Football GamesAll indoor football games ideally will run at 6 a side but 5 a side is also an enjoyable number to play with. For outdoor games we can run up to 8 side and often do this due to demand.
Before any games starts a full warm up session will take place to minimise the chances of injuries.
The two teams selected may not be even (and thus competitive and fair) so the teams may change once the game gets under to try and make the teams even.
Football At The Older AgeIn 1957, Stanley Matthews became the oldest person to play football for England, at the age of 42 years and 104 days. According to Peter Reddy of Aston University, you may be able to break his record, admittedly at a more modest level.
Speaking at the British Science Festival in Birmingham, Reddy explained that while most footballers, amateur as well as professional, give up in their late 30s, there is no reason not to enjoy the beautiful game in your 50s and 60s.
In British Columbia, Canada, there are 120 teams in the Oldtimers Soccer League, while in Boston in the US there are a dozen teams in an over-60s league.
According to Reddy, active people have a 20/30% reduced risk of premature death and 50% chance of less chronic disease. But at the age of 55-64 only 32% of men say that they take the recommended half an hour of strenuous exercise 5 times a week.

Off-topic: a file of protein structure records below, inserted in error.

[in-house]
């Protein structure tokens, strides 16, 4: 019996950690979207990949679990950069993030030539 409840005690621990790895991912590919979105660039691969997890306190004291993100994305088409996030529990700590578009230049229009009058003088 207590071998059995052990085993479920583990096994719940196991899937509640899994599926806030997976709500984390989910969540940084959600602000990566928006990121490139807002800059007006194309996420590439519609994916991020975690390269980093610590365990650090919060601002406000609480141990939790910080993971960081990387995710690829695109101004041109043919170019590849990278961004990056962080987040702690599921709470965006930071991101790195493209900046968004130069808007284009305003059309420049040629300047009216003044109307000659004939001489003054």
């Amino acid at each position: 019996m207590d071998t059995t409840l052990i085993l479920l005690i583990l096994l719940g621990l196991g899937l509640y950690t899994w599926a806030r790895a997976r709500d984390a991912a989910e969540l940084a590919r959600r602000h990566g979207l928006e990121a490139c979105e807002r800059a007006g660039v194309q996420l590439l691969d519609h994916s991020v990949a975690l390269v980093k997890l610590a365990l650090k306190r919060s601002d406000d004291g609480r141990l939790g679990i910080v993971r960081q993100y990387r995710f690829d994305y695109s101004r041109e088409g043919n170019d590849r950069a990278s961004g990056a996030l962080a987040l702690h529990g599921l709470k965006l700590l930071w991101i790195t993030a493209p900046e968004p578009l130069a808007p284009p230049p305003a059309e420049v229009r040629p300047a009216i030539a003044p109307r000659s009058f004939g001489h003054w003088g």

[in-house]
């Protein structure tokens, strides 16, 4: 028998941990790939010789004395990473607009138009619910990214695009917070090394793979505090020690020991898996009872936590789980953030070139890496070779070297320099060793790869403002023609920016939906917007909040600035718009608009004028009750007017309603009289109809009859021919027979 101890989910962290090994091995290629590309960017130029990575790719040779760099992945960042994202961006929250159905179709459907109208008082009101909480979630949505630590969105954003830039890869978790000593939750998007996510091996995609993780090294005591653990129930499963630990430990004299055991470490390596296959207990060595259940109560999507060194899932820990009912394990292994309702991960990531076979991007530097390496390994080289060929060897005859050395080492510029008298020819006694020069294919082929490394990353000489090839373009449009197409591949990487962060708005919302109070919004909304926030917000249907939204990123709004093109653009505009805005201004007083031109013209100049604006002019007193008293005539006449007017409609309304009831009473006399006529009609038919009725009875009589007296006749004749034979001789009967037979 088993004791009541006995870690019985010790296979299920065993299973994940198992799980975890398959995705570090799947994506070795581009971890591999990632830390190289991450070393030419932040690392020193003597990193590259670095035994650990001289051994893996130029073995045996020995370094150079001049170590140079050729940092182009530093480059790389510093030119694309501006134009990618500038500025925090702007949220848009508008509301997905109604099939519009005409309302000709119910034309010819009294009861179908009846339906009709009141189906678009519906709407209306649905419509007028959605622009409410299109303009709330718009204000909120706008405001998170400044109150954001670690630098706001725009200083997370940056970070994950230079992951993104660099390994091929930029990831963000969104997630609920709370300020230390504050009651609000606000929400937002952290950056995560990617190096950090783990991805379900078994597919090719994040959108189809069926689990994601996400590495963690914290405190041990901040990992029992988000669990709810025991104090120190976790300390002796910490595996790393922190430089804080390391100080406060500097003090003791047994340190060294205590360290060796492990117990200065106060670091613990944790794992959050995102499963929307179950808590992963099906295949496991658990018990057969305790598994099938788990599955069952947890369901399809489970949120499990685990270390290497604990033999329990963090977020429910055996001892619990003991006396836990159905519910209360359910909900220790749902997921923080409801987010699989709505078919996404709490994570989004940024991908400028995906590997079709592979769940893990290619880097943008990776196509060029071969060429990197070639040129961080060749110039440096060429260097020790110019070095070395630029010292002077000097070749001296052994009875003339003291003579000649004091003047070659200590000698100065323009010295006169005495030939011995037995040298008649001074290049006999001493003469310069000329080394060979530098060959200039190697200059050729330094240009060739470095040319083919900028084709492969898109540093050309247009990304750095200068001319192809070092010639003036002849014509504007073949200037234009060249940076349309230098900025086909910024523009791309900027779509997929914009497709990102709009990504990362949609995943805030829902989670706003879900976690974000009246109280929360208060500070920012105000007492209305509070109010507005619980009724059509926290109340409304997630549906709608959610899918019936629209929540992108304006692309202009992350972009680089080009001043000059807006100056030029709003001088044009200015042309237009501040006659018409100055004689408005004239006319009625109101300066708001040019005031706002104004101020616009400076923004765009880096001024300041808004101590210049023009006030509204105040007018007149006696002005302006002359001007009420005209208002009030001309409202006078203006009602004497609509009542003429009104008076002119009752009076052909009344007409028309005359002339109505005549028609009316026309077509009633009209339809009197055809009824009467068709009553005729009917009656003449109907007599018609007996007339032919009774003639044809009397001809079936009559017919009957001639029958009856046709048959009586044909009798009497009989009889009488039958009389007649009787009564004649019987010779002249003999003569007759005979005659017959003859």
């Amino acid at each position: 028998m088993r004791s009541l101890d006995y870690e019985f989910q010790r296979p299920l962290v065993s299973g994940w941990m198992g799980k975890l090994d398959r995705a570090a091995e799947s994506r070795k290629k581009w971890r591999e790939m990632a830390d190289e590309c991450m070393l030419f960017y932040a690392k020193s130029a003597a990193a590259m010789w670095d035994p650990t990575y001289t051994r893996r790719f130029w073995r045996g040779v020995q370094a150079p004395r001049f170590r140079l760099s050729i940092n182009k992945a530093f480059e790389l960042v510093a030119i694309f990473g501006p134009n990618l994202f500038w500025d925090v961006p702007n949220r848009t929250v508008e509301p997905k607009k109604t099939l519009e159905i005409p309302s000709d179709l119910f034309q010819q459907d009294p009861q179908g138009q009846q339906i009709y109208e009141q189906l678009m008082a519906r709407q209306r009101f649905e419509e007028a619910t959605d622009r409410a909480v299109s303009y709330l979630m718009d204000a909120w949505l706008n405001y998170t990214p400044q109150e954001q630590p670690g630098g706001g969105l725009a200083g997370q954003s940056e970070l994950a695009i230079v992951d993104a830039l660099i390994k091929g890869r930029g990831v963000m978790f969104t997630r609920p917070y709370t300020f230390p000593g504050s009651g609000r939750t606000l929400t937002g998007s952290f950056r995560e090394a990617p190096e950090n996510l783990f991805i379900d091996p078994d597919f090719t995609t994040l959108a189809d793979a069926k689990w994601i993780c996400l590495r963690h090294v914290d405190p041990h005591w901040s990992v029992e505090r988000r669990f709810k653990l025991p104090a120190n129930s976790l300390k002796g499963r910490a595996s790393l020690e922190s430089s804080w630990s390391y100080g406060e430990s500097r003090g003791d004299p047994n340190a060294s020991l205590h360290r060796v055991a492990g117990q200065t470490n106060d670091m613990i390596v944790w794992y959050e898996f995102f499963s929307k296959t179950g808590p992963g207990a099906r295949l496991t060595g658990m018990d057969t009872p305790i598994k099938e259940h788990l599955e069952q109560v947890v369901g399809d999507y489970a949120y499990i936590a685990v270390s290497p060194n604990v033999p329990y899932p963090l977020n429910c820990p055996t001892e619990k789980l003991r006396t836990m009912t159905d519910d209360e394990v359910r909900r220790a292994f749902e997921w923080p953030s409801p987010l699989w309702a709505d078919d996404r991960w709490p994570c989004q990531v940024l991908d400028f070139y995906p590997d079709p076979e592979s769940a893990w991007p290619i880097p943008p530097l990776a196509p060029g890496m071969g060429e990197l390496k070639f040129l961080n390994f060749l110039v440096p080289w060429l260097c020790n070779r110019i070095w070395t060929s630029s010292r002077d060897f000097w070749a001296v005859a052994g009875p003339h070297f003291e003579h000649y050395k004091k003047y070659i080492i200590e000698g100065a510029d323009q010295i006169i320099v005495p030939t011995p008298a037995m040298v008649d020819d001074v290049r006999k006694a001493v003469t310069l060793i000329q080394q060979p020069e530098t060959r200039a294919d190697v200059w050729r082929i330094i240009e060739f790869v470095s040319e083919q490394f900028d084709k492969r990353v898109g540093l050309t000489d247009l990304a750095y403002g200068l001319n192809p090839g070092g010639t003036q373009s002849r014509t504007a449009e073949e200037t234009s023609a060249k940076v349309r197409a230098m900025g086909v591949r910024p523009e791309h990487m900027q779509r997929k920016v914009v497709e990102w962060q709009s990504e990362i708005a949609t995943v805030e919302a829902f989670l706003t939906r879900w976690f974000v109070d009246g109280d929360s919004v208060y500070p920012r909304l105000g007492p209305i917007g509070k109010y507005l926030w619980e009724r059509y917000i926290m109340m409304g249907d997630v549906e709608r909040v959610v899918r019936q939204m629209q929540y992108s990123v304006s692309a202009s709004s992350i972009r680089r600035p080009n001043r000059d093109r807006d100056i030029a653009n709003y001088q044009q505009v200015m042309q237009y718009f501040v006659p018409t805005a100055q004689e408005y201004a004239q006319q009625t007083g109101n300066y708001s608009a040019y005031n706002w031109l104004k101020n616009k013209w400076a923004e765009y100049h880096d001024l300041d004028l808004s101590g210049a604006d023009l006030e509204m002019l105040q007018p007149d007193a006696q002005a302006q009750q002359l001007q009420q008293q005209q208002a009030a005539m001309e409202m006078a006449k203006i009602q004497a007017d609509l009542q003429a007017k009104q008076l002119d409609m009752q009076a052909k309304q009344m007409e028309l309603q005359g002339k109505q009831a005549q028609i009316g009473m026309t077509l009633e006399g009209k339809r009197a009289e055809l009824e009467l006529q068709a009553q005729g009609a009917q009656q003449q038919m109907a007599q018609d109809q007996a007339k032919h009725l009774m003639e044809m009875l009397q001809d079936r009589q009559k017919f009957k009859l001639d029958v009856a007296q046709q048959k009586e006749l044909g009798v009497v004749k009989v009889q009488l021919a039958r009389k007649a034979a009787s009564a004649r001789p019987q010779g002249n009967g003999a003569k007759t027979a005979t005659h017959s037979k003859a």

Football is one answer to this quest. Older people who play have more muscle, harder bones, better cardiovascular system and more strength. They also have lower heart rates and blood pressure, less fat and better oxygen absorption.
However it is important for older people not to play the game as they might see it on Match of the Day. Football is very adaptable, and can be played at any level of skill and aggression. Older players should play the game in a more relaxed way. There will always still be injuries, but they are a comparative rarity.
Football exercises the mindThe psychological benefits of football are as important as the physiological ones. Reddy explains: "A study done among older men playing football in Dublin shows that they have high levels of what we term 'flow,' which really means psychological reward and satisfaction. They see it as fun and rewarding. Interestingly, they report that the level of stress and exertion involved is comparatively low, even though measurements show that they are working hard."
He believes that football requires continuous, distracting thought, whereas running, cycling or going to the gym focus attention on one’s own body. "With football, there is something to take your mind off what is happening. In tennis, there is all the stress of the double fault or the poor backhand."
The Dublin study also shows that older men from poorer households have a lot to gain from playing football. "It gives them membership of a group, and provides them with knowledge that they can pass on to others," Reddy points out. "This can promote long-term enthusiasm for exercise."
You can teach an old dog new tricks!
Enjoy your game.